6 Things Every Designer Should Have

A Print Portfolio

Even though it is arguably more important to have a web portfolio, you can’t neglect having a print portfolio! Many studios and companies want to look at a print portfolio because it can tell them more about you as a designer, especially if you are applying for a print design job. You can refer to our graphic design portfolio guide for more info.

A Disposable Print Portfolio

Most of the time you will be asked to leave a copy of your portfolio behind and you may not want to leave your original work, or an expensive portfolio case with them. Find a less expensive case and re create a few copies of your portfolio that you can leave behind at all the places you are applying to.

A PDF Portfolio

PDFs of your work are also commonly requested. Your PDF pages should be combined together to form a single file, it should match the style of your identity system and have your contact information. Your PDF file must be as small as possible, under 2MB is recommended, but often your potential employer will specify preferred file size. Sending a huge size file that takes forever to open is a sure way not get hired.

A Website Portfolio

A portfolio site is the main weapon in a modern designer’s arsenal and a one page portfolio is the perfect way to create your portfolio site. They are fast loading, easy to view and showcase your work perfectly. Be sure to look into website marketing and search engine optimization so you can make the most of your portfolio site.

A Resume, Cover Letter and Business Card

A well designed and consistent resume, cover letter and business card are a must have for every designer. Be sure to keep the copy on these items up to date for a guide on resume design check out our post: The Graphic Design Resume Guide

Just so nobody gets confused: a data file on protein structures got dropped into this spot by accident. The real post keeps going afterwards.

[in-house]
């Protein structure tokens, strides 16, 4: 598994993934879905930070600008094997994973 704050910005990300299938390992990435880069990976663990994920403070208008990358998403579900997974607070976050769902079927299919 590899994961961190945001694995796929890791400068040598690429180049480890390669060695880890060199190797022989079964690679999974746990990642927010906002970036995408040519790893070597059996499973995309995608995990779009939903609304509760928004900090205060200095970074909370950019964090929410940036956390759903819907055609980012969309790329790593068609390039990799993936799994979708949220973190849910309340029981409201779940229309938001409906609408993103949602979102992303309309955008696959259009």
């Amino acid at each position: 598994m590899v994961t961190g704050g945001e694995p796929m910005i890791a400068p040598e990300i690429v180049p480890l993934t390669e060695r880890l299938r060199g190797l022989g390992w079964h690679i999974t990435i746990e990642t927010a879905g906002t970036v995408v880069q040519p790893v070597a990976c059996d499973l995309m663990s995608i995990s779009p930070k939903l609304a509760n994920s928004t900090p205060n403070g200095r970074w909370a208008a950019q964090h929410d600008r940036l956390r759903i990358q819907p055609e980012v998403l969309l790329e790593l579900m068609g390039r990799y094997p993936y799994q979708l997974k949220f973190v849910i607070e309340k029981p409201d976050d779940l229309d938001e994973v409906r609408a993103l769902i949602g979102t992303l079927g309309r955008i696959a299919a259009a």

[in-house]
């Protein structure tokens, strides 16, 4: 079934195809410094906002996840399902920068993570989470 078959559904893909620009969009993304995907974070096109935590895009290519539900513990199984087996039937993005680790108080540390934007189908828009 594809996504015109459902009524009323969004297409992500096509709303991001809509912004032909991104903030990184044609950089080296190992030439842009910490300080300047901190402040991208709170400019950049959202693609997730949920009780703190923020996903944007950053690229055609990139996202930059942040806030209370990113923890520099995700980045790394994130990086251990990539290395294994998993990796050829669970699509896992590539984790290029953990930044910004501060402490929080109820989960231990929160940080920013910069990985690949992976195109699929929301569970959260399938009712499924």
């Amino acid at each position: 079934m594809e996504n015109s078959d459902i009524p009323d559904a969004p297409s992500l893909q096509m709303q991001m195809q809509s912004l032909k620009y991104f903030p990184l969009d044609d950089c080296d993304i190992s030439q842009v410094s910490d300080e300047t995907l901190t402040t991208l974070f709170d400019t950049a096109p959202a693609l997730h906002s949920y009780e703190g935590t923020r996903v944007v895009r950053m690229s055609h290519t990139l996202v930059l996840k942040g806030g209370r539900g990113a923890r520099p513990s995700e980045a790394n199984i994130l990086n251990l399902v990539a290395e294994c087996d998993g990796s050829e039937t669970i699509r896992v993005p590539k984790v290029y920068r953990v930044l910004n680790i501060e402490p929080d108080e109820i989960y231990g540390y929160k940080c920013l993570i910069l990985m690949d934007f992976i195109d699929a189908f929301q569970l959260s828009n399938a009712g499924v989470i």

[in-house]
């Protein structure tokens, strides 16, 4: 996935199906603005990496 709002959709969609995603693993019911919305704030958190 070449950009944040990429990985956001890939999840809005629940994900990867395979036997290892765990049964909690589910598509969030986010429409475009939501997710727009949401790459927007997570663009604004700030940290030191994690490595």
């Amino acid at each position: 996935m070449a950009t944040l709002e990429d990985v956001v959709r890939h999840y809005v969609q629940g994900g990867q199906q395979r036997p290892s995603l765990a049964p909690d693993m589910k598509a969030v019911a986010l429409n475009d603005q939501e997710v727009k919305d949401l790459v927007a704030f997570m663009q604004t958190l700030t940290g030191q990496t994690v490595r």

A Printer Contact

Having a friendly business relationship with a local printer or online printing company has many benefits. Often you can get discounts on printing, faster turnaround times and you will be aware of the latest printing techniques and equipment, which is essential to the graphic design process. Be sure to visit the shop in person if possible, or at least become very familiar with their website and templates so you can make the most of your printer contact.

What tools do you find essential as a modern graphic designer?

15 comments on “6 Things Every Designer Should Have”

  1. Liz Williams Reply

    This post is a lot of help to me, I am currently a graphic design student about to graduate and this post will definitly help me out. I do have a question for you; we are creating a flash portfolio in class and would it benificial for me to include a copy to leave with them? I was thinking buying bulk flash drives and completing it that way but I do not want to put that cost and effort forth if it will be ignored… and if I should just burn a cd for a cheaper option? Well thank you again for this post!
    Liz Williams

  2. Joe Lamour Reply

    You should probably just burn a CD. Going through the extra expense of flash drives wouldn’t be worth it unless, say, a flash drive improved your branding, or related directly to your branding system.

  3. Ken Reply